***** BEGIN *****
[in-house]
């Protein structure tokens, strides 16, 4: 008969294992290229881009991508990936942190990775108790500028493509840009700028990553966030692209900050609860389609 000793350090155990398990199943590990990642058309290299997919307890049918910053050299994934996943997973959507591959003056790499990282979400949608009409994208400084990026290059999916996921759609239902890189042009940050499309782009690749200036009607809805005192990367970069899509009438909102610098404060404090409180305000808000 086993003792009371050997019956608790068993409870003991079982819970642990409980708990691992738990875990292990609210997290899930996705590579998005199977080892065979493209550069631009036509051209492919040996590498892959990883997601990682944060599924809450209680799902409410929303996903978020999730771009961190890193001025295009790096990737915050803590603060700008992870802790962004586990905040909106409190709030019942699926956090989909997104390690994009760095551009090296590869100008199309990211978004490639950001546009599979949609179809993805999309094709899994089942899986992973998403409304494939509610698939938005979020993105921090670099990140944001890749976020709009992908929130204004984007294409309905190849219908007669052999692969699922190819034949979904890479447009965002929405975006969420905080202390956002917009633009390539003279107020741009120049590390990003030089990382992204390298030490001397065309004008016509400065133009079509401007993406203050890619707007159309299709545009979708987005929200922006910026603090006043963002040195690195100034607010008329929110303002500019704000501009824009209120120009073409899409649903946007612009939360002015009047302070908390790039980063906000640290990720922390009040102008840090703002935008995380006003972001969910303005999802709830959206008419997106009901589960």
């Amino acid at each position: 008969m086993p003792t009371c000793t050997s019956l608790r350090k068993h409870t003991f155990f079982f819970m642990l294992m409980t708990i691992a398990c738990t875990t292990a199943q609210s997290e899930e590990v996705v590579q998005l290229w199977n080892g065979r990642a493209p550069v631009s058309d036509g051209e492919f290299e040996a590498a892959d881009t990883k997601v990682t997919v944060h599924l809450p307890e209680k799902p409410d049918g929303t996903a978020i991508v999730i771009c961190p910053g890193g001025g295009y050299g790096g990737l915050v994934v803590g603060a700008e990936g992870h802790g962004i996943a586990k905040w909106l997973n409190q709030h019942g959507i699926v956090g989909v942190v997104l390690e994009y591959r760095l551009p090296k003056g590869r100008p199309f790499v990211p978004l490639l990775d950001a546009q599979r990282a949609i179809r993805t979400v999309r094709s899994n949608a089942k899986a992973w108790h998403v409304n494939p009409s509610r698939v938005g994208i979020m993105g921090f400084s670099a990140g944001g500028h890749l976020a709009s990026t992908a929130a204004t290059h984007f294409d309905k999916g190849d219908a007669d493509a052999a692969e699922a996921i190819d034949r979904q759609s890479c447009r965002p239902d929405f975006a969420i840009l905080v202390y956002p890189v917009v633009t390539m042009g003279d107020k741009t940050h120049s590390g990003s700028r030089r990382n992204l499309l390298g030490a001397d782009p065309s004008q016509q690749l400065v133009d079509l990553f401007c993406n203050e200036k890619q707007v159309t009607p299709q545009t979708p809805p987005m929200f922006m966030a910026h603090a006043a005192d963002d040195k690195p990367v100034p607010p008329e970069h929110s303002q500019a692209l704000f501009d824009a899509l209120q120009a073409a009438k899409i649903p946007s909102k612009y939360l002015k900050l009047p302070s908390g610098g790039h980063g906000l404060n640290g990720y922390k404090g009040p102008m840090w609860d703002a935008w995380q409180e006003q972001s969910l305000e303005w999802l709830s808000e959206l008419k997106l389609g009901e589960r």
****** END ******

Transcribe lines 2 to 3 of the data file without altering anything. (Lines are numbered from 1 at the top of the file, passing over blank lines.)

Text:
């Protein structure tokens, strides 16, 4: 008969294992290229881009991508990936942190990775108790500028493509840009700028990553966030692209900050609860389609 000793350090155990398990199943590990990642058309290299997919307890049918910053050299994934996943997973959507591959003056790499990282979400949608009409994208400084990026290059999916996921759609239902890189042009940050499309782009690749200036009607809805005192990367970069899509009438909102610098404060404090409180305000808000 086993003792009371050997019956608790068993409870003991079982819970642990409980708990691992738990875990292990609210997290899930996705590579998005199977080892065979493209550069631009036509051209492919040996590498892959990883997601990682944060599924809450209680799902409410929303996903978020999730771009961190890193001025295009790096990737915050803590603060700008992870802790962004586990905040909106409190709030019942699926956090989909997104390690994009760095551009090296590869100008199309990211978004490639950001546009599979949609179809993805999309094709899994089942899986992973998403409304494939509610698939938005979020993105921090670099990140944001890749976020709009992908929130204004984007294409309905190849219908007669052999692969699922190819034949979904890479447009965002929405975006969420905080202390956002917009633009390539003279107020741009120049590390990003030089990382992204390298030490001397065309004008016509400065133009079509401007993406203050890619707007159309299709545009979708987005929200922006910026603090006043963002040195690195100034607010008329929110303002500019704000501009824009209120120009073409899409649903946007612009939360002015009047302070908390790039980063906000640290990720922390009040102008840090703002935008995380006003972001969910303005999802709830959206008419997106009901589960």
């Amino acid at each position: 008969m086993p003792t009371c000793t050997s019956l608790r350090k068993h409870t003991f155990f079982f819970m642990l294992m409980t708990i691992a398990c738990t875990t292990a199943q609210s997290e899930e590990v996705v590579q998005l290229w199977n080892g065979r990642a493209p550069v631009s058309d036509g051209e492919f290299e040996a590498a892959d881009t990883k997601v990682t997919v944060h599924l809450p307890e209680k799902p409410d049918g929303t996903a978020i991508v999730i771009c961190p910053g890193g001025g295009y050299g790096g990737l915050v994934v803590g603060a700008e990936g992870h802790g962004i996943a586990k905040w909106l997973n409190q709030h019942g959507i699926v956090g989909v942190v997104l390690e994009y591959r760095l551009p090296k003056g590869r100008p199309f790499v990211p978004l490639l990775d950001a546009q599979r990282a949609i179809r993805t979400v999309r094709s899994n949608a089942k899986a992973w108790h998403v409304n494939p009409s509610r698939v938005g994208i979020m993105g921090f400084s670099a990140g944001g500028h890749l976020a709009s990026t992908a929130a204004t290059h984007f294409d309905k999916g190849d219908a007669d493509a052999a692969e699922a996921i190819d034949r979904q759609s890479c447009r965002p239902d929405f975006a969420i840009l905080v202390y956002p890189v917009v633009t390539m042009g003279d107020k741009t940050h120049s590390g990003s700028r030089r990382n992204l499309l390298g030490a001397d782009p065309s004008q016509q690749l400065v133009d079509l990553f401007c993406n203050e200036k890619q707007v159309t009607p299709q545009t979708p809805p987005m929200f922006m966030a910026h603090a006043a005192d963002d040195k690195p990367v100034p607010p008329e970069h929110s303002q500019a692209l704000f501009d824009a899509l209120q120009a073409a009438k899409i649903p946007s909102k612009y939360l002015k900050l009047p302070s908390g610098g790039h980063g906000l404060n640290g990720y922390k404090g009040p102008m840090w609860d703002a935008w995380q409180e006003q972001s969910l305000e303005w999802l709830s808000e959206l008419k997106l389609g009901e589960r």